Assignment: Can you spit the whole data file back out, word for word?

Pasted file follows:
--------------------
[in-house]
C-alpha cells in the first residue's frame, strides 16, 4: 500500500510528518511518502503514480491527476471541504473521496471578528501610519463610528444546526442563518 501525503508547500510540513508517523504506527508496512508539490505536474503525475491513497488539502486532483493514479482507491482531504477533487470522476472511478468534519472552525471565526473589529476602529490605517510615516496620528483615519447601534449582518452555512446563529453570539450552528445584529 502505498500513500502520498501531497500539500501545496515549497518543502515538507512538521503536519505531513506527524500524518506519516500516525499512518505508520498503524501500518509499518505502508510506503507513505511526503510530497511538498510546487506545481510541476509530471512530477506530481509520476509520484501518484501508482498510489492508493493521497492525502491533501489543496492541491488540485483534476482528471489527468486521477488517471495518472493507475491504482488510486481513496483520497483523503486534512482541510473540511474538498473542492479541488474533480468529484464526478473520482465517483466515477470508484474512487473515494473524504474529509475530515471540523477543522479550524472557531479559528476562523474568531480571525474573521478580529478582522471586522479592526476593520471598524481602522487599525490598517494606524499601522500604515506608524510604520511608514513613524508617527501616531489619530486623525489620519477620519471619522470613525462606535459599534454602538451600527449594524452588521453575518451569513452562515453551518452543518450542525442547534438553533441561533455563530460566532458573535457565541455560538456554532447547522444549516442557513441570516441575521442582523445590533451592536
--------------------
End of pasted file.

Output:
[in-house]
C-alpha cells in the first residue's frame, strides 16, 4: 500500500510528518511518502503514480491527476471541504473521496471578528501610519463610528444546526442563518 501525503508547500510540513508517523504506527508496512508539490505536474503525475491513497488539502486532483493514479482507491482531504477533487470522476472511478468534519472552525471565526473589529476602529490605517510615516496620528483615519447601534449582518452555512446563529453570539450552528445584529 502505498500513500502520498501531497500539500501545496515549497518543502515538507512538521503536519505531513506527524500524518506519516500516525499512518505508520498503524501500518509499518505502508510506503507513505511526503510530497511538498510546487506545481510541476509530471512530477506530481509520476509520484501518484501508482498510489492508493493521497492525502491533501489543496492541491488540485483534476482528471489527468486521477488517471495518472493507475491504482488510486481513496483520497483523503486534512482541510473540511474538498473542492479541488474533480468529484464526478473520482465517483466515477470508484474512487473515494473524504474529509475530515471540523477543522479550524472557531479559528476562523474568531480571525474573521478580529478582522471586522479592526476593520471598524481602522487599525490598517494606524499601522500604515506608524510604520511608514513613524508617527501616531489619530486623525489620519477620519471619522470613525462606535459599534454602538451600527449594524452588521453575518451569513452562515453551518452543518450542525442547534438553533441561533455563530460566532458573535457565541455560538456554532447547522444549516442557513441570516441575521442582523445590533451592536